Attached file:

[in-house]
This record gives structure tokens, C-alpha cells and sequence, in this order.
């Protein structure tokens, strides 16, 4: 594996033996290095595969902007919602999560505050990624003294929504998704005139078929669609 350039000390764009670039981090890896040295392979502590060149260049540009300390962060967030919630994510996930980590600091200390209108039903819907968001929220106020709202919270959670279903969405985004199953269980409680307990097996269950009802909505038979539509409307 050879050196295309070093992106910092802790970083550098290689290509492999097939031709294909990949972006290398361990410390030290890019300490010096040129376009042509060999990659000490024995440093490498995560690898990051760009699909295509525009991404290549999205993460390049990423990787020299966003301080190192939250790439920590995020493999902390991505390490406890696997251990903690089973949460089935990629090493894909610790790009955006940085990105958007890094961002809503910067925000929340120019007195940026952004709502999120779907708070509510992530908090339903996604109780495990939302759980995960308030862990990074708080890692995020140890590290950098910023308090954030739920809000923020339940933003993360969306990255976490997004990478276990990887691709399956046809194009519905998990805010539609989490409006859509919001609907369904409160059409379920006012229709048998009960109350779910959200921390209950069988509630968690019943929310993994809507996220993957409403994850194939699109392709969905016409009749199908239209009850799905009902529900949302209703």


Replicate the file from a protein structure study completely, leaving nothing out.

[in-house]
This record gives structure tokens, C-alpha cells and sequence, in this order.
């Protein structure tokens, strides 16, 4: 594996033996290095595969902007919602999560505050990624003294929504998704005139078929669609 350039000390764009670039981090890896040295392979502590060149260049540009300390962060967030919630994510996930980590600091200390209108039903819907968001929220106020709202919270959670279903969405985004199953269980409680307990097996269950009802909505038979539509409307 050879050196295309070093992106910092802790970083550098290689290509492999097939031709294909990949972006290398361990410390030290890019300490010096040129376009042509060999990659000490024995440093490498995560690898990051760009699909295509525009991404290549999205993460390049990423990787020299966003301080190192939250790439920590995020493999902390991505390490406890696997251990903690089973949460089935990629090493894909610790790009955006940085990105958007890094961002809503910067925000929340120019007195940026952004709502999120779907708070509510992530908090339903996604109780495990939302759980995960308030862990990074708080890692995020140890590290950098910023308090954030739920809000923020339940933003993360969306990255976490997004990478276990990887691709399956046809194009519905998990805010539609989490409006859509919001609907369904409160059409379920006012229709048998009960109350779910959200921390209950069988509630968690019943929310993994809507996220993957409403994850194939699109392709969905016409009749199908239209009850799905009902529900949302209703």